We hypothesized that there may be ethnic differences in the optimal states in the relationship between insulin sensitivity and insulin response and that these differences may depend on a population’s genetic or evolutionary history. To assess this hypothesis, we performed a systematic review and a meta-analysis of studies of the insulin sensitivity index (SI) and the acute insulin response to glucose (AIRg). Our analysis was done in cohorts in any of the three major ethnic groups: Africans, Caucasians, and East Asians. We found significant differences between the groups.
Surveillance for Certain Health Behaviors Among States and Selected Local Areas — United States, 2010
Source: Morbidity and Mortality Weekly Report (CDC)
Chronic diseases (e.g., heart disease, stroke, cancer, and diabetes) are the leading causes of morbidity and mortality in the United States. Engaging in healthy behaviors (e.g., quitting smoking and tobacco use, being more physically active, and eating a nutritious diet) and accessing preventive health-care services (e.g., routine physical checkups, screening for cancer, checking blood pressure, testing blood cholesterol, and receiving recommended vaccinations) can reduce morbidity and mortality from chronic and infectious disease and lower medical costs. Monitoring and evaluating health-risk behaviors and the use of health services is essential to developing intervention programs, promotion strategies, and health policies that address public health at multiple levels, including state, territory, metropolitan and micropolitan statistical area (MMSA), and county.
The findings in this report indicate substantial variations in the health-risk behaviors, chronic diseases and conditions, access to health-care services, and the use of the preventive health services among U.S. adults at the state and territory, MMSA, and county levels. Healthy People 2010 (HP 2010) objectives were established to monitor health behaviors, conditions, and the use of preventive health services for the first decade of the 2000s. The findings in this report indicate that many of the HP 2010 objectives were not achieved by 2010. The findings underscore the continued need for surveillance of health-risk behaviors, chronic diseases, and conditions and of the use of preventive health-care services.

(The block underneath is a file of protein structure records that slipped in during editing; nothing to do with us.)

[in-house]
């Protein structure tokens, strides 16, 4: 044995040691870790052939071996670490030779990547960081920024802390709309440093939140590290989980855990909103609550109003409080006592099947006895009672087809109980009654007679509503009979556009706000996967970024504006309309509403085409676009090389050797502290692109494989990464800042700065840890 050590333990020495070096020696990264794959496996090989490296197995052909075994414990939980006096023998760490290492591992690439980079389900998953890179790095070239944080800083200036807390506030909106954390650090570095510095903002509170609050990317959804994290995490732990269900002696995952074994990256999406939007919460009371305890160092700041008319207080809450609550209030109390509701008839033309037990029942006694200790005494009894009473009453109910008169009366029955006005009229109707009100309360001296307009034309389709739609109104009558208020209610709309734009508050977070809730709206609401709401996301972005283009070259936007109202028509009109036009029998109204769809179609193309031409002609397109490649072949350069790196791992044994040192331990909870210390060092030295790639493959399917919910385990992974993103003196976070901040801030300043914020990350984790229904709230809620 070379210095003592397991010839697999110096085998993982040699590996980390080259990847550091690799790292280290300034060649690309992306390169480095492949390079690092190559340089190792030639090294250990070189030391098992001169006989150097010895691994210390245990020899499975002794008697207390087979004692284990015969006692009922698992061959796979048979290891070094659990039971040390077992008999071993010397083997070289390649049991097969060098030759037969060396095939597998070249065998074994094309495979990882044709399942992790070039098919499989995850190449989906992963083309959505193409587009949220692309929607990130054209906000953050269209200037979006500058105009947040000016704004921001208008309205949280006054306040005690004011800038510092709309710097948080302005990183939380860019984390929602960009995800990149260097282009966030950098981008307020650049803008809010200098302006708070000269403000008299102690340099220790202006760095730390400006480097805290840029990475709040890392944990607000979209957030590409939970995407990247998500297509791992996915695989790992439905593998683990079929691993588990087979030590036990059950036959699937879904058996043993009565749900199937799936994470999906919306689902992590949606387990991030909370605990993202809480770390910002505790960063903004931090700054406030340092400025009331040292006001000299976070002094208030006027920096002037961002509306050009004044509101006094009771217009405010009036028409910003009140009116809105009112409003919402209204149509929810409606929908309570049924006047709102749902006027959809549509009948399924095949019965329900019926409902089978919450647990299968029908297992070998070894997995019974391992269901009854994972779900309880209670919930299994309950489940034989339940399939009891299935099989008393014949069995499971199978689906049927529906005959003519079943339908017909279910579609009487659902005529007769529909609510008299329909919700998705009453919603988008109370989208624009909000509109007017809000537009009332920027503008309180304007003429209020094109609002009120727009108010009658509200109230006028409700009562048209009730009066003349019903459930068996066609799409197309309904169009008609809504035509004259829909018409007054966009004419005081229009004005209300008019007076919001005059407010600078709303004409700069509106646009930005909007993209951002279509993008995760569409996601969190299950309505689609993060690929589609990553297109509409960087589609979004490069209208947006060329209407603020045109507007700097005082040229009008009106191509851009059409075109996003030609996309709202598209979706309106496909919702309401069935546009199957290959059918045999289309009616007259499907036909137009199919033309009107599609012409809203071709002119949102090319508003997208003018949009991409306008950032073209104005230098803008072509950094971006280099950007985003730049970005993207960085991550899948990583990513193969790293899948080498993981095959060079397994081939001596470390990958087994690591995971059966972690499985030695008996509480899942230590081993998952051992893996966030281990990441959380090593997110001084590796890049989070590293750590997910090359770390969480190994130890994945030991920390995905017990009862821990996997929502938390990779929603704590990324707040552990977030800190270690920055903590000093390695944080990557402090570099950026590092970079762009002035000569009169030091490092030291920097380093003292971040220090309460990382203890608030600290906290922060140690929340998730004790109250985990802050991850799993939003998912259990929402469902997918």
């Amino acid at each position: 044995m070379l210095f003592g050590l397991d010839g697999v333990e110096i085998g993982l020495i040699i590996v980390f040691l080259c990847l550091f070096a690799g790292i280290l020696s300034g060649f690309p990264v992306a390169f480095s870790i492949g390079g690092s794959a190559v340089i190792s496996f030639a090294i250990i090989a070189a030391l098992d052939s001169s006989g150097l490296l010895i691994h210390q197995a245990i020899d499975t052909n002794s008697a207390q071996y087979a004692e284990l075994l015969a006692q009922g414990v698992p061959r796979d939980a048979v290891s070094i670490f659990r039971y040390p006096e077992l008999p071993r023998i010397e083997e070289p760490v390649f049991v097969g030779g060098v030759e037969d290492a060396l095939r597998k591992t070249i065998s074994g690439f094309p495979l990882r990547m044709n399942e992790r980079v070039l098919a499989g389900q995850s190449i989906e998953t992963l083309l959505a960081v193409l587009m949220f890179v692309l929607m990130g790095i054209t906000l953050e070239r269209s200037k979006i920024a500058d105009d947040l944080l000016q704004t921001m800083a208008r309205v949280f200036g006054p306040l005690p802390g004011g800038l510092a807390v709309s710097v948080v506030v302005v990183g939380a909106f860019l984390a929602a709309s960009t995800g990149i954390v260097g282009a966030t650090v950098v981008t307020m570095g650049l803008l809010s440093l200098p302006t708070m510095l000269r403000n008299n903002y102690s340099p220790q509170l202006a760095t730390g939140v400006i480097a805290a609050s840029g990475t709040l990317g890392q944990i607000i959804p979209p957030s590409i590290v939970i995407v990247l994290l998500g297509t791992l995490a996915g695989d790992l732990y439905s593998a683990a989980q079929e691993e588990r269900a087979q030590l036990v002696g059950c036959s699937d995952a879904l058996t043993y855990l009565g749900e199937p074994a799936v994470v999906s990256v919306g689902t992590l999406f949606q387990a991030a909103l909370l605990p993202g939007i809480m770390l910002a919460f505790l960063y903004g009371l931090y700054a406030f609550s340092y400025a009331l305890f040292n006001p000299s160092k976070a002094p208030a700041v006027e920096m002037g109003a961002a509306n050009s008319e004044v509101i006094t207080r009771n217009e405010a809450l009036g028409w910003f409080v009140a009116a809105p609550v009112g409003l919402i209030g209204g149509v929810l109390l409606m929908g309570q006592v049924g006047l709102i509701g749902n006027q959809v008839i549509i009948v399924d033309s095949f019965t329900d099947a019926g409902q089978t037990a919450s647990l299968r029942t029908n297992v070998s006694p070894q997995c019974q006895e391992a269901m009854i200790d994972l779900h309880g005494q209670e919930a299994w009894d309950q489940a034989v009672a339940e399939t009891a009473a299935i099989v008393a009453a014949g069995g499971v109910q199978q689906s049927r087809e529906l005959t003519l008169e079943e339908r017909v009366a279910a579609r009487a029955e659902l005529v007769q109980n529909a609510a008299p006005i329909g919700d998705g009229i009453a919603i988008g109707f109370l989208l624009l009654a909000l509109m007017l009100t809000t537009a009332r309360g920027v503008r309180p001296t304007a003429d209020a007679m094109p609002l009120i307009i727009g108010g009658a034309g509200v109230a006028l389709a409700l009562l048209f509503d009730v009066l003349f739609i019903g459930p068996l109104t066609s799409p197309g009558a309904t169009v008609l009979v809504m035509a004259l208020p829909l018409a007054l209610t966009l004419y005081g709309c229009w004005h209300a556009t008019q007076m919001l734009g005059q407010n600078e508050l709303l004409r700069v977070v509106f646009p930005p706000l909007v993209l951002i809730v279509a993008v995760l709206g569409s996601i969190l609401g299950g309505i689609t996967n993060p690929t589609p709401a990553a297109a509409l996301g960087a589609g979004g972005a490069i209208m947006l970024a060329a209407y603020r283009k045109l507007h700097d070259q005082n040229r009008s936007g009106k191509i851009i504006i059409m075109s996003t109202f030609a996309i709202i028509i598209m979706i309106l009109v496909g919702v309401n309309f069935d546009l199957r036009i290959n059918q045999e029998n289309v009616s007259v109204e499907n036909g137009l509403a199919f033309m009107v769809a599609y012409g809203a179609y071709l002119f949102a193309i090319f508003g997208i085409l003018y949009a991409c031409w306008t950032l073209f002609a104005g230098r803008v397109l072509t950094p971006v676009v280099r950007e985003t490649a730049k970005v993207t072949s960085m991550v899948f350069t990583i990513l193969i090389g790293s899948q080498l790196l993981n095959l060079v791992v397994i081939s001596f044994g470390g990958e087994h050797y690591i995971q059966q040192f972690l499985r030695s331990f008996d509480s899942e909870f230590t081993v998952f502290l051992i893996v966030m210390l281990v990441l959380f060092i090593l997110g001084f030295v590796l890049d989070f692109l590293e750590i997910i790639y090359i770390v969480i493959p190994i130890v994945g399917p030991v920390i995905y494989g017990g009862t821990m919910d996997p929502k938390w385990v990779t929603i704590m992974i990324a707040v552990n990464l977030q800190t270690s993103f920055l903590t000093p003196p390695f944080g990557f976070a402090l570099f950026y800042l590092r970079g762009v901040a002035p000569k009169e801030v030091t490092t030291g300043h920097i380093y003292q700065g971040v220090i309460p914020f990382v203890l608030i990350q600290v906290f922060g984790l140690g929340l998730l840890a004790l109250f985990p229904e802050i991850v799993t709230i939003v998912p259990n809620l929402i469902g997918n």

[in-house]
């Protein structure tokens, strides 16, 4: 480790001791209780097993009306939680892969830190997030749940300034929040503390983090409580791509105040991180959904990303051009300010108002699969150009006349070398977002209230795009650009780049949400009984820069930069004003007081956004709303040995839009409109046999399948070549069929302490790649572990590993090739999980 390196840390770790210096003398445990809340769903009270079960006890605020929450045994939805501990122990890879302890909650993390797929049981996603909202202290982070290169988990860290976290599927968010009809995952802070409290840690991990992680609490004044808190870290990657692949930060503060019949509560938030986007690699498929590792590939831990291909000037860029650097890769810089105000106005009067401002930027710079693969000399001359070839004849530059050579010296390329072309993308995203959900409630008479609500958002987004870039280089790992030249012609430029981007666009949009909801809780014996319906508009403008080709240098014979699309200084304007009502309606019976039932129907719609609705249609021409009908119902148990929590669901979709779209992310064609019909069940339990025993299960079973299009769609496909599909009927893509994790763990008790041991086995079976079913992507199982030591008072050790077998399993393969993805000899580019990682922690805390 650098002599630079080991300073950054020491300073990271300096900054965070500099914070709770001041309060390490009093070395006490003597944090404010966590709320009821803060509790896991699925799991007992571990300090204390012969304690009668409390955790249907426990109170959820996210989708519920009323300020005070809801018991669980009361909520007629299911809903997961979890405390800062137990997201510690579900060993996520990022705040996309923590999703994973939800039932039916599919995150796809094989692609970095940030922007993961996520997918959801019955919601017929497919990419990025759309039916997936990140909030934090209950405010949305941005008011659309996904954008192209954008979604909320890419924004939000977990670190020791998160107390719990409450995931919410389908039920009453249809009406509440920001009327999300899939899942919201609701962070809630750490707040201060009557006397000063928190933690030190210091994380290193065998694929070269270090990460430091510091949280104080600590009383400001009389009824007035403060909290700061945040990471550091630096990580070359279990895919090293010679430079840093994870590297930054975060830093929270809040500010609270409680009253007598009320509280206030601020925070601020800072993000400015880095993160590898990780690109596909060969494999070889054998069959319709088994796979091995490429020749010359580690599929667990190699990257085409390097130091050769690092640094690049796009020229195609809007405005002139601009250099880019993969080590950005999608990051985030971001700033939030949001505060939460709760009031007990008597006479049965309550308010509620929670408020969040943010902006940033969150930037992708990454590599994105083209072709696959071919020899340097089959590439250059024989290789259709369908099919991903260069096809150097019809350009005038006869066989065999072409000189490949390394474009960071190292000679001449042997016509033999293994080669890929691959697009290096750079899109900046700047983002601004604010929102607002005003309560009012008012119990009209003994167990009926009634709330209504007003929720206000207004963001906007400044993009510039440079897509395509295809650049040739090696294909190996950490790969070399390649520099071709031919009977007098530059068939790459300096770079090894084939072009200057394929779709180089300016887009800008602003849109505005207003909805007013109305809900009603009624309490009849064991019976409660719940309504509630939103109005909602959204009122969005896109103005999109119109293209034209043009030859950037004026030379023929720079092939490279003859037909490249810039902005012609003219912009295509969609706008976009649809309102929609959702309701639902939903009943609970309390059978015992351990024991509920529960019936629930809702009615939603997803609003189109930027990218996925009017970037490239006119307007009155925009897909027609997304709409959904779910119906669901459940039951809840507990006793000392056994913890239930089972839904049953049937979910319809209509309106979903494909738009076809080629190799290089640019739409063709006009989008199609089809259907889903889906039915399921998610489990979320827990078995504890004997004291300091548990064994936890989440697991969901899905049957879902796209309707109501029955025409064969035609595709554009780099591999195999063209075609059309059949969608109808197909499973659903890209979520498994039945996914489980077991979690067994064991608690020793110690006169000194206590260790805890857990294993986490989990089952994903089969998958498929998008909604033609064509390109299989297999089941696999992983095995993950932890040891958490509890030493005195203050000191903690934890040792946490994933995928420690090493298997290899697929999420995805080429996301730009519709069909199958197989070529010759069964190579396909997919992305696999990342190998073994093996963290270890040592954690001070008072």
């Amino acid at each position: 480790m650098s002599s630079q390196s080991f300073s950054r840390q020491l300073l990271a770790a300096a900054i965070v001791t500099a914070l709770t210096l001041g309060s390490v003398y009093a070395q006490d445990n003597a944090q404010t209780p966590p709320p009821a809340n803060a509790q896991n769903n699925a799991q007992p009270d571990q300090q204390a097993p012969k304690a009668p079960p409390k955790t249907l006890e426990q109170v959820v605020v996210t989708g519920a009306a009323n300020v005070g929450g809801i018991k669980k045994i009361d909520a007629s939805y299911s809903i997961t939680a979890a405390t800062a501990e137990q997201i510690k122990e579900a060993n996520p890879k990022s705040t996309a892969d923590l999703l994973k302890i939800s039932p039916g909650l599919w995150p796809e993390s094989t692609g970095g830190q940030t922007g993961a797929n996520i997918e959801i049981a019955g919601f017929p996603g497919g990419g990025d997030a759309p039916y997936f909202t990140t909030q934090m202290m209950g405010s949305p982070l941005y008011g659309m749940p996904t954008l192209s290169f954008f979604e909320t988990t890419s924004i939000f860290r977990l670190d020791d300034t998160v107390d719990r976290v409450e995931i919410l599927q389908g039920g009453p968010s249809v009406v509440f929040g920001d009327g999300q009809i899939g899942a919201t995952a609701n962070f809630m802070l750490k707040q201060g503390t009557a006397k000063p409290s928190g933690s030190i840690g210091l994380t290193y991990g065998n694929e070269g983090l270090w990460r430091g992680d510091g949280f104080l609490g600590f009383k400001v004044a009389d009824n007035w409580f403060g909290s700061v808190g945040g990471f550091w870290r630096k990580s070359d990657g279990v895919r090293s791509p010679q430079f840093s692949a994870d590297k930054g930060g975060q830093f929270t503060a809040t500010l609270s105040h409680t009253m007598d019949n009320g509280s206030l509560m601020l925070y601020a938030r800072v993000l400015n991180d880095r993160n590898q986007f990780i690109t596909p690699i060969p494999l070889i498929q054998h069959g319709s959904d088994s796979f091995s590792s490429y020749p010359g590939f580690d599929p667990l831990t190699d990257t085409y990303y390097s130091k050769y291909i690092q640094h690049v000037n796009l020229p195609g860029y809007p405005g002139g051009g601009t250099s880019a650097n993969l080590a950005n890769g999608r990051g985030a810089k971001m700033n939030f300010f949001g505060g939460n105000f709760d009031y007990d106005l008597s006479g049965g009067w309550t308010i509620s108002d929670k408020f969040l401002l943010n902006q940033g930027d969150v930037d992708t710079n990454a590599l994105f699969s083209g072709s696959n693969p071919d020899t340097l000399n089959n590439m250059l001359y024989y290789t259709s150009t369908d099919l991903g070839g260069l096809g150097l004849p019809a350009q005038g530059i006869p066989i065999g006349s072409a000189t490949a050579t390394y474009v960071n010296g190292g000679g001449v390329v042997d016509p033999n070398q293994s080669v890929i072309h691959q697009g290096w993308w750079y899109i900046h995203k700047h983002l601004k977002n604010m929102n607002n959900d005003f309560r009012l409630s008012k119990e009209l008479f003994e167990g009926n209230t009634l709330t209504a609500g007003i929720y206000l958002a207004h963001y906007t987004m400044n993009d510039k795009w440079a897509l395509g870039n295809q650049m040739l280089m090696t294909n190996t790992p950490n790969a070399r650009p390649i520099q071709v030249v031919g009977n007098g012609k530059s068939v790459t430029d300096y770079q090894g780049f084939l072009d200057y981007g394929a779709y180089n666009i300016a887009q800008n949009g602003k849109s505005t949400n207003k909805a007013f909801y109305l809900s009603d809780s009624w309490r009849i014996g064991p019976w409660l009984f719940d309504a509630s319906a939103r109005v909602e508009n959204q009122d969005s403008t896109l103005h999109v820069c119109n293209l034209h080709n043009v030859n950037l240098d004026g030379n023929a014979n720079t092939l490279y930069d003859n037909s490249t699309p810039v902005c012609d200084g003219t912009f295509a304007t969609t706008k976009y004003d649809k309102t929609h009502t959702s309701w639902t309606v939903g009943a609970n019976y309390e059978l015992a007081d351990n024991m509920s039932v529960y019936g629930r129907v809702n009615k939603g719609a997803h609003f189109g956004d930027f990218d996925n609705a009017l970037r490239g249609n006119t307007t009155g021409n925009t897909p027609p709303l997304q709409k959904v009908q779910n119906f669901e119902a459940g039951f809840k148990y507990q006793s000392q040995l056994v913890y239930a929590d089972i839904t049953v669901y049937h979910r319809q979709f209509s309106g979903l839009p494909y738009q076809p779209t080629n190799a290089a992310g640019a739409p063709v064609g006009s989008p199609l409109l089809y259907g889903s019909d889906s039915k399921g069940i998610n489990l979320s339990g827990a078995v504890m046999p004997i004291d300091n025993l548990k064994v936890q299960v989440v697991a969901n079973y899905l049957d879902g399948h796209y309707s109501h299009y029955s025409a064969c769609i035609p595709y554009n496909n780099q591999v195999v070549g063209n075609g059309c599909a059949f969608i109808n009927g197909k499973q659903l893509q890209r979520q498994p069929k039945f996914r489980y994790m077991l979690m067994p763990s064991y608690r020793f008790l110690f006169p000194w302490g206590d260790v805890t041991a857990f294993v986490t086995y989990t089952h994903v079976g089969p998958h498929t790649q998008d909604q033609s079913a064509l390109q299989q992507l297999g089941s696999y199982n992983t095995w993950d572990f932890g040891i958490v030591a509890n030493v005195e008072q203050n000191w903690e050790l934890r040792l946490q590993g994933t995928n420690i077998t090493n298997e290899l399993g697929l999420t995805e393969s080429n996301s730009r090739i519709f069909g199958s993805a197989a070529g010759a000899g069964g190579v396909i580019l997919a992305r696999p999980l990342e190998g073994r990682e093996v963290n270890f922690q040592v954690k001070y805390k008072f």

Awareness of Prediabetes — United States, 2005–2010
Source: Morbidity and Mortality Weekly Report (CDC)
In 2010, approximately one in three U.S. adults aged ≥20 years (an estimated 79 million persons) had prediabetes, a condition in which blood glucose or hemoglobin A1c (A1c) levels are higher than normal but not high enough to be classified as diabetes (1). Persons with prediabetes are at high risk for developing type 2 diabetes, which accounts for 90%–95% of all cases of diabetes. Each year, 11% of persons with prediabetes who do not lose weight and do not engage in moderate physical activity will progress to type 2 diabetes during the average 3 years of follow-up (2). Evidence-based lifestyle programs that encourage dietary changes, moderate-intensity physical activity, and modest weight loss can delay or prevent type 2 diabetes in persons with prediabetes (2). Identifying persons with prediabetes and informing them about their increased risk for type 2 diabetes are first steps in encouraging persons with prediabetes to make healthy lifestyle changes. However, during 2005–2006, only approximately 7% of persons with prediabetes were aware that they had prediabetes (3). To examine recent changes in awareness of prediabetes and factors associated with awareness among adults aged ≥20 years, CDC analyzed data from the National Health and Nutrition Examination Survey (NHANES). This report describes the results of that analysis, which indicated that, during 2009–2010, approximately 11% of those with prediabetes were aware of their condition. Furthermore, during 2005–2010, estimated awareness of prediabetes was <14% across all population subgroups, different levels of health-care access or use, and other factors. In the United States, persons with prediabetes, including those with regular access to health care, might benefit from efforts aimed at making them aware that they are at risk for developing type 2 diabetes and that they can reduce that risk by making modest lifestyle changes. Efforts are needed to increase awareness.